In his presentation “Communicating with Congress: How to Turn 10-Minute Meeting with a Legislator into a Life-Long Relationship,” Brad talked about the practices that turned someone into the top 1% of citizen advocates- he spent about an hour discussing those techniques and tips that help someone really connect with their Member of Congress. The thing that always surprises me is how simple it is to really develop an effective and mutually beneficial relationship with a Member of Congress- it’s very easy to make it into the top 1% of citizen advocates.

This week, I talked with our good friends and great Hospice Advocates at Hospice of the Western Reserve in Ohio. They have a great program, which boasts a robust We Honor Veterans program, as well as one of the few pediatric palliative care programs in the country. They also take the steps necessary to really work with their Ohio Congressional delegation. Last fall, Chief Executive Officer Bill Finn and Government Relations Manager, Justin Reiter flew in for the day to visit with their Senators and Representatives. And just last week, they hosted a site visit with Representative Steve LaTourette from the 14th district. Rep. LaTourette has a history of working with Hospice of the Western Reserve–he co-sponsored hospice-friendly legislation in 2008, and his office has been instrumental in securing several flags that have been flown above the U.S. Capitol for veterans at HWR.

Rep. LaTourette visiting with a Hospice patient and her family at Hospice of the Western Reserve

Hospice of the Western Reserve has plans to visit Rep. LaTourette again at Hill Day this year, and while several representatives will be here at the Capitol in person, they told me that they’ll also leave instructions at home for other folks to participate in Virtual Hill Day to underscore the same messages. It is this focus on developing the relationship with Rep. LaTourette on a variety of levels that helps when Hospice of the Western Reserve asks him to co-sponsor the HELP Hospice Act, as they did during his site visit, and as they plan to again on Hill Day.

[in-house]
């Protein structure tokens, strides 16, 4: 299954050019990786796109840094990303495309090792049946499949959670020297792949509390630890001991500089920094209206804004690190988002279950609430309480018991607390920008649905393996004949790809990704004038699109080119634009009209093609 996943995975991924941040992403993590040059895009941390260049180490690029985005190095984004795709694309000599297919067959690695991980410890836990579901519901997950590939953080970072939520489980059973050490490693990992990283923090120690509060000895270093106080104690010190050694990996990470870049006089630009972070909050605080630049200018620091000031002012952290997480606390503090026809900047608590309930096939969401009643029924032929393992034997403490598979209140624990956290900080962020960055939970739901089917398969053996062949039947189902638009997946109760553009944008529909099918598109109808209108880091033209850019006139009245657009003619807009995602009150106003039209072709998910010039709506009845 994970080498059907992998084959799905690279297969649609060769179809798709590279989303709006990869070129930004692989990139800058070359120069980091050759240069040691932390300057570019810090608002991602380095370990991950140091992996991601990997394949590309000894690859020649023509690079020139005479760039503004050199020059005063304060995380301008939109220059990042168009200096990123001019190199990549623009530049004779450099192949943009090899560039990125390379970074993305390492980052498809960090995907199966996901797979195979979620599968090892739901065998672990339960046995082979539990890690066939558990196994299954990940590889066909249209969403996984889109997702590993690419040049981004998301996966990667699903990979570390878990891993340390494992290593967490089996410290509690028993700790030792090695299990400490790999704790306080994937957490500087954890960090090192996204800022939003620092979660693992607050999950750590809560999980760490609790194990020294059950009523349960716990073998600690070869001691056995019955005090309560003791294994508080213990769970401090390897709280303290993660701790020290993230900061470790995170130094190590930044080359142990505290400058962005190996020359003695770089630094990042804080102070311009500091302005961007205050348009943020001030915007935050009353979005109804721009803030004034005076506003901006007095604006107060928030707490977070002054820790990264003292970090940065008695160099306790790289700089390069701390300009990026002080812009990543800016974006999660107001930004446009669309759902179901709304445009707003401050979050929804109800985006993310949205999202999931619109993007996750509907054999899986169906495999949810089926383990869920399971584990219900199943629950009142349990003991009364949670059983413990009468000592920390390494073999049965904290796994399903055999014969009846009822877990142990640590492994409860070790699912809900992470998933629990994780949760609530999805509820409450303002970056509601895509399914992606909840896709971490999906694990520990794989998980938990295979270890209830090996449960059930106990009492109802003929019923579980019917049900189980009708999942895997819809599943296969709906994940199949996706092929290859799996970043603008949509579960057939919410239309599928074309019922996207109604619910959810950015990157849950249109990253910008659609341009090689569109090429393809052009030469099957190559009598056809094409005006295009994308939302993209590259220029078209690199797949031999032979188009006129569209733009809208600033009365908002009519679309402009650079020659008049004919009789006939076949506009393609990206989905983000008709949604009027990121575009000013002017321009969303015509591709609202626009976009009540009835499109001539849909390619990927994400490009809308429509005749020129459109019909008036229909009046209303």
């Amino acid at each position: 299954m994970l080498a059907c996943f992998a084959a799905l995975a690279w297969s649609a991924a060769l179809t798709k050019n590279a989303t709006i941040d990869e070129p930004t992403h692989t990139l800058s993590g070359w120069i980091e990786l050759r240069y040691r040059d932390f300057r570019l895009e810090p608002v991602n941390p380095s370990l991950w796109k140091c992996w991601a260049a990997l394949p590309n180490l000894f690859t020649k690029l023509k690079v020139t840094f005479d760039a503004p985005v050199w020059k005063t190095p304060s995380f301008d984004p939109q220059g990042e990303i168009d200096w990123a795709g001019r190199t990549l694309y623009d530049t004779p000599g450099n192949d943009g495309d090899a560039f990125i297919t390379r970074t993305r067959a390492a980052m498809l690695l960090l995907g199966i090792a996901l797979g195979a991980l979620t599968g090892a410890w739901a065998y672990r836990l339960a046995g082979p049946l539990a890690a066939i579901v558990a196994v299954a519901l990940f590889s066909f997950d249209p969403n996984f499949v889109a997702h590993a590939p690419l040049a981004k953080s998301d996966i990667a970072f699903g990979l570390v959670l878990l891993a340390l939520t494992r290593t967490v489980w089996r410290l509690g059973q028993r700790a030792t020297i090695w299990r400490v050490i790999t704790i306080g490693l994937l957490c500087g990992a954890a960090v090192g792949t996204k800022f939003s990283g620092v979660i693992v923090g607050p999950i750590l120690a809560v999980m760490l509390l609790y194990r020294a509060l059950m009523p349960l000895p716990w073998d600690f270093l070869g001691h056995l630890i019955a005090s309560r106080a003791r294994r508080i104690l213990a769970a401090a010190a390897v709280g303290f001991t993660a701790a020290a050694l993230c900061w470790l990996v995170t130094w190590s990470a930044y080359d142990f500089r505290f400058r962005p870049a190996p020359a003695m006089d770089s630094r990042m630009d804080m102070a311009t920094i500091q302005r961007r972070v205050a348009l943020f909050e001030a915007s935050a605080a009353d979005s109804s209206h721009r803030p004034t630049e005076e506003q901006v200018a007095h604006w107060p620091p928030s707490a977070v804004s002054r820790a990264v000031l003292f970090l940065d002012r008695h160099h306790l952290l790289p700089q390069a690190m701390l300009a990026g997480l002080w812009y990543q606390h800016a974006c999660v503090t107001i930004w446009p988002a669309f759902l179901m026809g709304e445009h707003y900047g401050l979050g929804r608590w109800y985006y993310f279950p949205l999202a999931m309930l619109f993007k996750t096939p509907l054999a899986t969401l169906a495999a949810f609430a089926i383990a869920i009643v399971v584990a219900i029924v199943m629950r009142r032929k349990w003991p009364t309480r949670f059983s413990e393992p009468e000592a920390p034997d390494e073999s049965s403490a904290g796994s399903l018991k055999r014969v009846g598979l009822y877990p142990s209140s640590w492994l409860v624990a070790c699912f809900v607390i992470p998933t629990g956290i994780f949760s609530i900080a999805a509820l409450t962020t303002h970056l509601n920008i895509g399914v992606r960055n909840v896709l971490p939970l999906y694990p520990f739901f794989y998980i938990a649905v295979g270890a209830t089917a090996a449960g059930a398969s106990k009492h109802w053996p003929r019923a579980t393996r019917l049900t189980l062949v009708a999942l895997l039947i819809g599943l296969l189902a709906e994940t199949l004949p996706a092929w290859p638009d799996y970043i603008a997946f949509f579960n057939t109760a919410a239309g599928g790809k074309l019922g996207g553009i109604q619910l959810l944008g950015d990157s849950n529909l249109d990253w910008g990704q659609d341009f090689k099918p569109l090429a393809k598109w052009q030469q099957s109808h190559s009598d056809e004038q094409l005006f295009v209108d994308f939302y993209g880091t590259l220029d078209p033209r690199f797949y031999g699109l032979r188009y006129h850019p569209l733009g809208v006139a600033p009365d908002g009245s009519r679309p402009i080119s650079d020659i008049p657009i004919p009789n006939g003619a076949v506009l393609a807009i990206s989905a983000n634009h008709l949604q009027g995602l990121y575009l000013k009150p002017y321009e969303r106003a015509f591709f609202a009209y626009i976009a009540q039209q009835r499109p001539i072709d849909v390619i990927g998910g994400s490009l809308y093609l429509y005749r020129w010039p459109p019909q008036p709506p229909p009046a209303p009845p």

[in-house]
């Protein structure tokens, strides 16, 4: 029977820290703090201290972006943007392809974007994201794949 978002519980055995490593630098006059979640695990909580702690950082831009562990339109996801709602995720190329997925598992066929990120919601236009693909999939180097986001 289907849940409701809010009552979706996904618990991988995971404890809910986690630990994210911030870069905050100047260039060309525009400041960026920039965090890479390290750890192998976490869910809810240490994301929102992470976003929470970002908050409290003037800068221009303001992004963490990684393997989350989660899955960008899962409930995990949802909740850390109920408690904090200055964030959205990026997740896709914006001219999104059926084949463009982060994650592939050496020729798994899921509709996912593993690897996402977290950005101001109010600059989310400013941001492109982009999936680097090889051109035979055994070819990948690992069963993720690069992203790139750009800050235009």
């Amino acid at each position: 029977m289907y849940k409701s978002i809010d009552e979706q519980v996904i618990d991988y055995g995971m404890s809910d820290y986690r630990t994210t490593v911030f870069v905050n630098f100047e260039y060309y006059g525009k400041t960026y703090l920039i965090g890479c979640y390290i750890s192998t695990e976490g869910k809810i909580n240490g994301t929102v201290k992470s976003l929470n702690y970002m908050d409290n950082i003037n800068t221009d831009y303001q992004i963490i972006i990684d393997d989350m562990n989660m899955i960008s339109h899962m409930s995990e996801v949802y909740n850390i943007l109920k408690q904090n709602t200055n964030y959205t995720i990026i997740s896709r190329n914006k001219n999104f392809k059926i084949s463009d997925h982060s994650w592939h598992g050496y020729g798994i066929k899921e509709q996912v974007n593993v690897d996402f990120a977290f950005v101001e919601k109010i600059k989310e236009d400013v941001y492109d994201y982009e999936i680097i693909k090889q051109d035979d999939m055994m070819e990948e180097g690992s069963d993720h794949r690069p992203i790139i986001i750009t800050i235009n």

All of which brings me back to the 1%. Hospice of the Western Reserve is working their advocacy on many fronts: they are having site visits with Members of Congress in their districts, they are participating in Virtual Advocacy, and they’re also taking the time to fly in to Washington to visit with their Representatives. When a program takes these steps, they make that leap into the top 1% of citizen advocates. It takes a multifaceted approach to develop a relationship with a Member of Congress. By working in several different ways with Rep. LaTourette, Hospice of the Western Reserve is more involved in the process than 99% of the country, and has a much higher chance of getting Rep. LaTourette’s attention and support.